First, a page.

"If the judges interpret the laws themselves, and suffer none else to interpret, they may easily make, of the laws, [a shredded] shipman's hose!" - King James I of England, around 1616.

“No class of the community ought to be allowed freer scope in the expression or publication of opinions as to the capacity, impartiality or integrity of judges than members of the bar. They have the best opportunities of observing and forming a correct judgment. They are in constant attendance on the courts. Hundreds of those who are called on to vote never enter a court-house, or if they do, it is only at intervals as jurors, witnesses or parties. To say that an attorney can only act or speak on this subject under liability to be called to account and to be deprived of his profession and livelihood by the very judge or judges whom he may consider it his duty to attack and expose, is a position too monstrous to be entertained for a moment under our present system,” Justice Sharwood in Ex Parte Steinman and Hensel, 95 Pa 220, 238-39 (1880).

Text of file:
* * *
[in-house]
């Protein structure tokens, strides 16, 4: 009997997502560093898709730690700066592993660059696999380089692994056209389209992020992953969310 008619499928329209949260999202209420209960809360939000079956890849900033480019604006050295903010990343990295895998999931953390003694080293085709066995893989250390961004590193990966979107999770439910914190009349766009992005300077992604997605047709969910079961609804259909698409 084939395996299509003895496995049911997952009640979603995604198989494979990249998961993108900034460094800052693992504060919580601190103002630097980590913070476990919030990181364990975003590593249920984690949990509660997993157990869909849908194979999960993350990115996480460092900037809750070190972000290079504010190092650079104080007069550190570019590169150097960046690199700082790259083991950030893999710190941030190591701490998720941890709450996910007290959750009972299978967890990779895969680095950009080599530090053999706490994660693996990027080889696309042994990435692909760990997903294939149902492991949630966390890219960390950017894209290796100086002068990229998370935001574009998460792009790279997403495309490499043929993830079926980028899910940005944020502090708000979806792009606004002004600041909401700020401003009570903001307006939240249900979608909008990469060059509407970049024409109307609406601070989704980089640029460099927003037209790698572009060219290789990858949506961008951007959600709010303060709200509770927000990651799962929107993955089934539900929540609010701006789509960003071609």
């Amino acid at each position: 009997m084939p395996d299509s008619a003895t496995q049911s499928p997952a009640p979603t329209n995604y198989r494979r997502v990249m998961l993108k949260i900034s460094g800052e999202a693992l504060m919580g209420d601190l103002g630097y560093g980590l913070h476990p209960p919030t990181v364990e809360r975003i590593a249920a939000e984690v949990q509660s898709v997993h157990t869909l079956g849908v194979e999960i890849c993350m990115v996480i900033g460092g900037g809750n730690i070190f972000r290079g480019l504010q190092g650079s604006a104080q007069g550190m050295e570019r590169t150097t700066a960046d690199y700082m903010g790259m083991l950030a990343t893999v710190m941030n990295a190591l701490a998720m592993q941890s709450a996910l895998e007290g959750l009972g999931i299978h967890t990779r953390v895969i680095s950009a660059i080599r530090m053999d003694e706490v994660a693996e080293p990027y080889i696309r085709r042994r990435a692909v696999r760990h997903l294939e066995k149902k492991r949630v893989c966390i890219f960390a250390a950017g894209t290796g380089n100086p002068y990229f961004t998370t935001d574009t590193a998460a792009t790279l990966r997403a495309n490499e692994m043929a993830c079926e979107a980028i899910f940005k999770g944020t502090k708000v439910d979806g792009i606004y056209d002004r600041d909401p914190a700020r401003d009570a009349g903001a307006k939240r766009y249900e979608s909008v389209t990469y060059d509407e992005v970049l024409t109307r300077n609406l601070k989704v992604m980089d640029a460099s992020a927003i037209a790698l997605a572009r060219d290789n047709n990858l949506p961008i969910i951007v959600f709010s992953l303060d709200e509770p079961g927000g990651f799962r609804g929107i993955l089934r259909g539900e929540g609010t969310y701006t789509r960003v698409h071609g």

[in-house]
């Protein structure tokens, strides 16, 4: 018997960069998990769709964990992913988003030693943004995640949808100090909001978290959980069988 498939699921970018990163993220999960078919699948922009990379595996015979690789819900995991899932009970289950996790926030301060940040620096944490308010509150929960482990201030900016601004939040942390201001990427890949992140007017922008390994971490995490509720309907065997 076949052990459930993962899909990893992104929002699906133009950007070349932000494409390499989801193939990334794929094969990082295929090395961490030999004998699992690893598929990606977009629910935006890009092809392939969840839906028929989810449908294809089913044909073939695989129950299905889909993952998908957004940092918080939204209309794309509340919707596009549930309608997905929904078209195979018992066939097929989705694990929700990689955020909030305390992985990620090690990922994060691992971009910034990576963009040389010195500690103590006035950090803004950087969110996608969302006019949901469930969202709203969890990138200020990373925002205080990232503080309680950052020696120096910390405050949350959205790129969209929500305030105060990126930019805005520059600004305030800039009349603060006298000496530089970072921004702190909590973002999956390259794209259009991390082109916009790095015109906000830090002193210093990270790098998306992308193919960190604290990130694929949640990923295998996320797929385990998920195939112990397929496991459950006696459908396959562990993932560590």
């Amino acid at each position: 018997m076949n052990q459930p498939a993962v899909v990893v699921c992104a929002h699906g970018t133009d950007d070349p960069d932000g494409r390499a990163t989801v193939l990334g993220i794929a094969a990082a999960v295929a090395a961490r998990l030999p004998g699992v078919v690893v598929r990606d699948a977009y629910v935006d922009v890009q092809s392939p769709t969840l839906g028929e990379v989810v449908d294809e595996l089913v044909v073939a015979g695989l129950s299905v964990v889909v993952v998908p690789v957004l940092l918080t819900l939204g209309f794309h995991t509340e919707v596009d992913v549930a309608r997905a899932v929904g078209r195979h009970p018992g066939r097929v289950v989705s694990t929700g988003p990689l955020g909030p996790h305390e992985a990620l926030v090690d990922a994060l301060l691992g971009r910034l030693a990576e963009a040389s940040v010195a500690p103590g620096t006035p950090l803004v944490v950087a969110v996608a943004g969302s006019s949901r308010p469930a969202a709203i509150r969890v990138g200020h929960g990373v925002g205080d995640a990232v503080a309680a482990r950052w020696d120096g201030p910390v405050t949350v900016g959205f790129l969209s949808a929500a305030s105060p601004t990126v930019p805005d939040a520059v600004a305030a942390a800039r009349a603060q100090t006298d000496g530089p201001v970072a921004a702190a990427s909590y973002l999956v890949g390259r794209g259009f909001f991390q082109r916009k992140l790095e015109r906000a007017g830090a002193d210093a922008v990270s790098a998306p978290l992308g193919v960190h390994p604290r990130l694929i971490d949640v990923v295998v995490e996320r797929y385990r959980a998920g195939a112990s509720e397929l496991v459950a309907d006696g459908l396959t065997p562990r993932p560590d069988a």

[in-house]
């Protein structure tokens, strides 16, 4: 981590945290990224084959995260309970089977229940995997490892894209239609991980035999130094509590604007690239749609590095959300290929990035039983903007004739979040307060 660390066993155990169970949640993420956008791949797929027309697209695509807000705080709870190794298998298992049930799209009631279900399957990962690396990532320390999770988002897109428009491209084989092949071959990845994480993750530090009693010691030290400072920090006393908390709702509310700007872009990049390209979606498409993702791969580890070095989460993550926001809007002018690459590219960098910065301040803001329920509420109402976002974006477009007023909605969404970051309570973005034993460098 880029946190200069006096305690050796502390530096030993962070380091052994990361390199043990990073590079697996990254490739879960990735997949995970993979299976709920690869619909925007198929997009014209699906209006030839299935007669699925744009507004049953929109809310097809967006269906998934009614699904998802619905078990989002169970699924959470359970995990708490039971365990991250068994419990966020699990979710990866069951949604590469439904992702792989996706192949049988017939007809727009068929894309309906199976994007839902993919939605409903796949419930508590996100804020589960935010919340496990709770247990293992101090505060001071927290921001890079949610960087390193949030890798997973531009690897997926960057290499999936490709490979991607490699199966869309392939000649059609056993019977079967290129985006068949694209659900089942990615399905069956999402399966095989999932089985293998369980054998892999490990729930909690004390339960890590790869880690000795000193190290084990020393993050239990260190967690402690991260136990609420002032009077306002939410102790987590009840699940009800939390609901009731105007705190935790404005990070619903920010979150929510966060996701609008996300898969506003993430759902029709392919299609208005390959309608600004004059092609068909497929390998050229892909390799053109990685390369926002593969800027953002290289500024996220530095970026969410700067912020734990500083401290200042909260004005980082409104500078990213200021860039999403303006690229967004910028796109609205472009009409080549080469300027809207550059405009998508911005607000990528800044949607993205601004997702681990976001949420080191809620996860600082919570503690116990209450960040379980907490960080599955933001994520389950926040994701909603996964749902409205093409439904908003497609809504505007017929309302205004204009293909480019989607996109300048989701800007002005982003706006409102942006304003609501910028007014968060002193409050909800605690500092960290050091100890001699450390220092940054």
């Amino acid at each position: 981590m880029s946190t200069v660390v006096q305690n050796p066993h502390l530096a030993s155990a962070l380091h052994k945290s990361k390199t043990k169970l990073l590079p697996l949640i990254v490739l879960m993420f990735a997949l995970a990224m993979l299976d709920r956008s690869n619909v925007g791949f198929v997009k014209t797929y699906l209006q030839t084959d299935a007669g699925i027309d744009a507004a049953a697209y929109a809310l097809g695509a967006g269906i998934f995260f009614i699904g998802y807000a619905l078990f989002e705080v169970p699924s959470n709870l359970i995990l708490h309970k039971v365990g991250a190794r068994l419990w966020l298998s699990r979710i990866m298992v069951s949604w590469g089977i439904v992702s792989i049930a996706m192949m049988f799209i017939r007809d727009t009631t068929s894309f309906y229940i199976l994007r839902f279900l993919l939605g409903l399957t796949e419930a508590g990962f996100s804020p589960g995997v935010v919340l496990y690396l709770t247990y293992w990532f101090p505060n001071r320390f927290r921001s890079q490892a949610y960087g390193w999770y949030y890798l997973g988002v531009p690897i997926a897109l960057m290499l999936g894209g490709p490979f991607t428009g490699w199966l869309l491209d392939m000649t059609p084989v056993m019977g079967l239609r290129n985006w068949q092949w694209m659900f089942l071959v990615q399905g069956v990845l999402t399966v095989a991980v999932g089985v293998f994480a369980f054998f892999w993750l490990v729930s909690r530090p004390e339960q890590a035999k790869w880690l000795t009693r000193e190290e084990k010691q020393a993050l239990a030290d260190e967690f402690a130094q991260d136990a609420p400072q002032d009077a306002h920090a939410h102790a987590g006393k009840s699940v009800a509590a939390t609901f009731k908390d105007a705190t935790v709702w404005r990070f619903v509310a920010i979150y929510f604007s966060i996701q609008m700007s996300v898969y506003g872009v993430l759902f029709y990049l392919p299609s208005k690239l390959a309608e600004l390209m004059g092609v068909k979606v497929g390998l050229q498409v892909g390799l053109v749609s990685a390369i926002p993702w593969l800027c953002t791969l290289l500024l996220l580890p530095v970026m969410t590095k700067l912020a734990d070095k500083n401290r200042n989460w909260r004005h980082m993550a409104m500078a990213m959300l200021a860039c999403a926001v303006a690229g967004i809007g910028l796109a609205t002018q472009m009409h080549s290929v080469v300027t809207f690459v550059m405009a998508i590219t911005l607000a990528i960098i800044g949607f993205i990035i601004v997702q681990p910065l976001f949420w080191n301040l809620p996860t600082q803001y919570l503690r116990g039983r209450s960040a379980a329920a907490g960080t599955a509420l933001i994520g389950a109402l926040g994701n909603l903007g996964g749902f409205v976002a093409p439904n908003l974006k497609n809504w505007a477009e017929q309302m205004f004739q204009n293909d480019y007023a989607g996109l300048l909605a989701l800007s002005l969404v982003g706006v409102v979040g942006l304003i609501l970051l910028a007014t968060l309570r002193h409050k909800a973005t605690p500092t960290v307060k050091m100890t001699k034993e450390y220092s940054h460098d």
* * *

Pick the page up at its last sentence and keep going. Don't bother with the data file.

“This case illustrates to me the serious consequences to the Bar itself of not affording the full protections of the First Amendment to its applicants for admission. For this record shows that [the rejected attorney candidate] has many of the qualities that are needed in the American Bar. It shows not only that [the rejected attorney candidate] has followed a high moral, ethical and patriotic course in all of the activities of his life, but also that he combines these more common virtues with the uncommon virtue of courage to stand by his principles at any cost.